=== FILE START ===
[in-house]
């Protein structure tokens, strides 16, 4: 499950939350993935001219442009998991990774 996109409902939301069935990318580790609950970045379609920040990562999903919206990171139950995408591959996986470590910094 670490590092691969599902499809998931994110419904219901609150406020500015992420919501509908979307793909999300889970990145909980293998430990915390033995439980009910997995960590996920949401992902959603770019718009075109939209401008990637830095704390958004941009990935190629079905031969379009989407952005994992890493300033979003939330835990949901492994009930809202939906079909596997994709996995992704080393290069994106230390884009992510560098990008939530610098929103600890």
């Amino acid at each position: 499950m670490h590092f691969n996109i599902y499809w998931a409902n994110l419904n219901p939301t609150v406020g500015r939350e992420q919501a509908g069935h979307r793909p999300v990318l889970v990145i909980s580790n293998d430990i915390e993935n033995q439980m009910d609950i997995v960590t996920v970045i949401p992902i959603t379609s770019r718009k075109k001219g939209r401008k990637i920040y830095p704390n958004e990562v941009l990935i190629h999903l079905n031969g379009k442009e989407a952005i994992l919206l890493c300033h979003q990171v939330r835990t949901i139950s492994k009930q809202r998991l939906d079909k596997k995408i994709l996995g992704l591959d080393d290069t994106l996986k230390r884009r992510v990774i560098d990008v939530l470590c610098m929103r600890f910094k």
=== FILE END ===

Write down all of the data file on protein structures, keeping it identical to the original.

[in-house]
């Protein structure tokens, strides 16, 4: 499950939350993935001219442009998991990774 996109409902939301069935990318580790609950970045379609920040990562999903919206990171139950995408591959996986470590910094 670490590092691969599902499809998931994110419904219901609150406020500015992420919501509908979307793909999300889970990145909980293998430990915390033995439980009910997995960590996920949401992902959603770019718009075109939209401008990637830095704390958004941009990935190629079905031969379009989407952005994992890493300033979003939330835990949901492994009930809202939906079909596997994709996995992704080393290069994106230390884009992510560098990008939530610098929103600890």
């Amino acid at each position: 499950m670490h590092f691969n996109i599902y499809w998931a409902n994110l419904n219901p939301t609150v406020g500015r939350e992420q919501a509908g069935h979307r793909p999300v990318l889970v990145i909980s580790n293998d430990i915390e993935n033995q439980m009910d609950i997995v960590t996920v970045i949401p992902i959603t379609s770019r718009k075109k001219g939209r401008k990637i920040y830095p704390n958004e990562v941009l990935i190629h999903l079905n031969g379009k442009e989407a952005i994992l919206l890493c300033h979003q990171v939330r835990t949901i139950s492994k009930q809202r998991l939906d079909k596997k995408i994709l996995g992704l591959d080393d290069t994106l996986k230390r884009r992510v990774i560098d990008v939530l470590c610098m929103r600890f910094k």